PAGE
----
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  • Writer's pictureSean Parson

Uneven Apocalyptic Anxiousness: Nostalgia, Stranger Things, and the End of the Present

According to Fredric Jameson the current world is marked by the fact that we live in a “…pure present without a past or future” This present tense sense of the modern world is not because a past and a future do not exist, but because the postmodern cultural tools of advanced capitalism have constructed a fiction of an always repeating present and we, as media and cultural consumers, devour this timeless fiction. Of course, as any consumer of culture know, films, television, and books regularly rely on historically rooted stories—from period pieces, to nostalgic films, to science fiction—in the narrative structure, and tropes. But Jameson contends that these products are not about expressing or envisioning the future, per say, but about engaging with current anxieties, fears, and desires. The past and the future, in the post-modern moment, is a projection of the present.

The present-tense vision of postmodernity has always been threatened by the harsh realities of ecological limits and attempts to address historically situated atrocities, like slavery and native genocide, but commodification of time, as Guy Debord argues in Society of the Spectacle, make historical arguments nearly impossible. We consume and are consumed in the present and the past and the future are digestif’s to settle our stomachs. But the spectacle of comfortable consumption is increasingly breaking down as ecological limits, political corruptions, and harsh economic reality foreclose the dream of retirement, home ownership, or even paying back student loans While the Sex Pistols first screamed that there is “no future, no future for you” in the 1970s, the truth has only recently become clear. While apocalyptic fears and end of the world anxieties have existed in the past—such as the fear of nuclear holocaust during the cold war—the current versions of this anxiety seem to point at a break in the traditional understanding of time within the postmodern cultural theory. Nostalgia and futurism are shifting and changing as the catastrophic impacts of climate change have begun to appear unevenly in the present but seemingly universally on the horizon. The past, carbon emissions, and the future, ecological catastrophe, are collapsing onto the future. But the cultural response to these changes is not universal. Social and political positioning seems to impact the ways in which we, as a society, engage with the potential end of our “current way of life.”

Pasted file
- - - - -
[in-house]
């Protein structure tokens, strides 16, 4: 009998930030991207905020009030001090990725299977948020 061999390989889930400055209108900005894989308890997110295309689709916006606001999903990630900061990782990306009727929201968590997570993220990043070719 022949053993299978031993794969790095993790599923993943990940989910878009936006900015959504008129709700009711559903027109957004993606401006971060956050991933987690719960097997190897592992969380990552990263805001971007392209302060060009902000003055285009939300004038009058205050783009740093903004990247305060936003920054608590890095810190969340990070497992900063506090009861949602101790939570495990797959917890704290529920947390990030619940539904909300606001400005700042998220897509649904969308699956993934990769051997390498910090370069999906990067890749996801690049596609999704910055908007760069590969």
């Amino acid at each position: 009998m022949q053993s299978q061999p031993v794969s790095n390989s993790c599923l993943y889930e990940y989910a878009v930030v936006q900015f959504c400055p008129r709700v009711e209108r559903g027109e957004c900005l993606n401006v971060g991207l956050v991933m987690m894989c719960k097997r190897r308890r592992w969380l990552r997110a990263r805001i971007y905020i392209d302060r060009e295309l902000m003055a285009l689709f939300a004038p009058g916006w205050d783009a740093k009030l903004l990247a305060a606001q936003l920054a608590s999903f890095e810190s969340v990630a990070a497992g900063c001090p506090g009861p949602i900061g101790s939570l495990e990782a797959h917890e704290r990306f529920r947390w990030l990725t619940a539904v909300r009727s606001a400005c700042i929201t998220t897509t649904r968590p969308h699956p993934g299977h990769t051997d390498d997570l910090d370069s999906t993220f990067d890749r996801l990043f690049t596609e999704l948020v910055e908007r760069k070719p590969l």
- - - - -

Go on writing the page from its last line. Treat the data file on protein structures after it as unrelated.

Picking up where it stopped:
In this article, I argue that the nostalgic turn towards the 1980s—both for directorial influence and for setting—in contemporary science fiction, best exemplified by Stranger Things is actually a projection of anxiety and of a perceived impending catastrophe existing on the horizon. The 1980s nostalgia of Stranger Things represents a white suburban (or newly urbanized) anxiety of the future world without us project backwards to the 1980s.

Part 1: The Politics of Nostalgia and Futurism

Walter Benjamin wrote “The work of memory collapses time.” The future is the accrued collected debris of history and our memory of the past is, always, a retelling. A fiction. The power of the past, of the narratives that define our collective direction, is coming into direct conflict with the warnings of the future. Climate scientists have, for decades now, warned of the future catastrophe of climate change, but new research is showing that those impacts are starting sooner than predicted, and the doom of the future, seems to be a central aspect of contemporary American political and media culture. To understand the ways in which the past, and the future, are being political mobilized, this section will start by exploring the academic work and discussions around the concept of nostalgia, focusing on Fredric Jameson engagement on “Nostalgia for the present” and Svetlana Boym’s “Restorative” and “reflective” version of nostalgia.